When it comes to relationships in life, we soon learn that no two are the same. Yes, we all need them, but if we’re not intentional about them, we could set ourselves up to face lonely days.
It may come as a surprise, but relationships in and of themselves are not intrinsically good, just as they are not automatically close.
More than that, recognising that different relationships should carry different expectations can help us enjoy the diversity they bring to our lives.
For example, if we place high expectations on casual relationships, we could face disappointment and frustration, maybe even feelings of “no one cares.”
However, there is great freedom and wisdom in aligning your expectation with the type of relationship you are in and appreciating that diversity.
What does relational diversity look like?
There are those casual encounters, people we meet as a consequence of sharing a common interest, or attending the same parties, cafes or riding the same trains. They are people you may only meet once, those who you are friendly with, but who never cross over to becoming more than that. It’s friendliness that just makes life a little easier by a sense of mutual respect. You may go to the same parties but it is unlikely you would open up to them about how you are really going.
Then there are relationships that seem to happen by default. These are social friendships, they are useful and pleasurable and probably the most common. They don’t take a lot of effort because you are in each other’s worlds, whether at work, you live on the same street, share the same classes, attend the same Church, or you have kids in the same school.
Both of those types of relationships (casual and social) are good, great even, however, I believe they are also inadequate.
Why? Because they are circumstantial. Circumstances change and they change. If you leave your job, you move house, you stop playing that sport, then the common denominator is no longer an adhesive force. These types of relationships can come and go, appear and disappear, regularly through life’s journey.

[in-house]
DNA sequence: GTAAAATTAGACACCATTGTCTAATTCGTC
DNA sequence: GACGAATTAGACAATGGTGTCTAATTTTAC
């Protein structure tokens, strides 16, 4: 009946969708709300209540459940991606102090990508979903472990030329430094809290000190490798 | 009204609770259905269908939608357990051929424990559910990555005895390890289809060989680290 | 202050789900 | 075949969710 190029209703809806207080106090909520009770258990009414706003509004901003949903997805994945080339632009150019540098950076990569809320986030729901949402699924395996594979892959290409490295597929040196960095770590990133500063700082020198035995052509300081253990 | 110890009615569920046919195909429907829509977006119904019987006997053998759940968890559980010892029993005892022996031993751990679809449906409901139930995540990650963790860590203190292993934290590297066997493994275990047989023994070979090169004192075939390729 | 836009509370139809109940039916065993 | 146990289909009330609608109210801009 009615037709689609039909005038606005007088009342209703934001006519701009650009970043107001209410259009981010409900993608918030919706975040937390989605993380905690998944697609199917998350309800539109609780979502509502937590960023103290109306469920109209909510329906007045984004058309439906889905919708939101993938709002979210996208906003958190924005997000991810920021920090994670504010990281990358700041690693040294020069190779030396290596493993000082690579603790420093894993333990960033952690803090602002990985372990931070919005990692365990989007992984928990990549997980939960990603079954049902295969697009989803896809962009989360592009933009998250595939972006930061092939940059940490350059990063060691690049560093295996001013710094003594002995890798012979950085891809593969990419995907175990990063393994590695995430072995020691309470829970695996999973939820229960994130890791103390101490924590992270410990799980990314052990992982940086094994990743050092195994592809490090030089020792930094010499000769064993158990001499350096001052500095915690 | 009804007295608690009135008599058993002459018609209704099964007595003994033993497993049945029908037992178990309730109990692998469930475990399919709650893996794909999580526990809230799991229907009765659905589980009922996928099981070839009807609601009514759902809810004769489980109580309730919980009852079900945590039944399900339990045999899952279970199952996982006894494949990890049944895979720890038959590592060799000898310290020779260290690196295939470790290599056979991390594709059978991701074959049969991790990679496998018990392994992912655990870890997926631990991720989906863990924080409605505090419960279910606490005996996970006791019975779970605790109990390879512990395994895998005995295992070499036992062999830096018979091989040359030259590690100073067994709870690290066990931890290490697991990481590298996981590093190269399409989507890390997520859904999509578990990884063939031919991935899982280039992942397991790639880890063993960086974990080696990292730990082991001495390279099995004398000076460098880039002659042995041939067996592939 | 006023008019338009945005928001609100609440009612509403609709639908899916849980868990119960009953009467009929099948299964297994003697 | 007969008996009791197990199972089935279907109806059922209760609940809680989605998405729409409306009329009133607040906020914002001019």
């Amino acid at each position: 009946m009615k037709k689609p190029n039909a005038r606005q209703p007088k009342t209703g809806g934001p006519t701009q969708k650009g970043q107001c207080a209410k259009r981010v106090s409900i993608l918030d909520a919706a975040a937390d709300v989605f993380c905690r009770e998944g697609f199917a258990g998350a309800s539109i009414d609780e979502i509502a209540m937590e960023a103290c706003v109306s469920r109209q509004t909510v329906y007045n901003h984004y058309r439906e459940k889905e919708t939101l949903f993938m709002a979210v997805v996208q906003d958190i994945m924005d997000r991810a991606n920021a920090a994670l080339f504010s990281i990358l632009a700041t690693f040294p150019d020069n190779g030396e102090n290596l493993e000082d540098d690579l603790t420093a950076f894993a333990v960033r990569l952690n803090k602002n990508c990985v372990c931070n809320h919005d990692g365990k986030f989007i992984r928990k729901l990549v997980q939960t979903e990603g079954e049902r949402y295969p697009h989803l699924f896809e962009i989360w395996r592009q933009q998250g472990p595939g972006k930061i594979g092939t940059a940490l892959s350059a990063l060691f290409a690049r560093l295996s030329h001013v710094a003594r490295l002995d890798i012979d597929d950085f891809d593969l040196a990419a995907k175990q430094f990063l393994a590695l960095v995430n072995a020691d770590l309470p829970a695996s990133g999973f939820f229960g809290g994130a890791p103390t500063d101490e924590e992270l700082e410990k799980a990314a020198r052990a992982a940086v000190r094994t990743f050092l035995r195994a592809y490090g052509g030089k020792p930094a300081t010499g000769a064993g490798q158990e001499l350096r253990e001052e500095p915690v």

That’s why we need something better. It’s this third type of relationship that many of us fail to build intentionally into our lives. It’s real, raw, no-matter-what friendship.
It’s the friend who walks in when others walk out. Do you have those friends in your life? And how do we ensure those relationships are healthy and strong?
I believe Proverbs 18:24 holds the key when it says, “A man who has friends must himself be friendly, BUT there is a friend who sticks closer than a brother.” (emphasis added)
Firstly, this proverb tells me that we need to be friendly. This could be defined as the casual or social relationships. And that is where many relationships stay. But, this proverb goes onto say that there is something even better than that.
Secondly, and perhaps more importantly, it describes a friend who sticks closer than a brother. In other words, a friend who is loyal.
Loyalty means that you can’t spread yourself so thin in “friendliness” that you don’t have the capacity to be a true friend to a few.
This type of loyal relationship survives through all types of twists and turns, the highs and lows in life. It’s a friendship that is not momentary or passing but is anchored and long-lasting. Ultimately, it is anchored by honour, honesty, integrity and goodness.
You can be this type of friend by:
- loving at all times
- inspiring your friend to think bigger
- giving your best for them
- encouraging, or “putting courage in”
- letting them know you are with them
- standing with them through life’s challenges
- being uncomplicated and “user friendly”
- appreciating their uniqueness
- being quick to forgive
- listening and understanding
If you’re given to jealousy, fear, insecurity, intolerance, apathy, anger, possessiveness or selfishness, then enjoying real friendship may be difficult.
But, when you know what real friendship looks like and nurture it, then you can be sure of the fact that no matter what you face, life will be better together!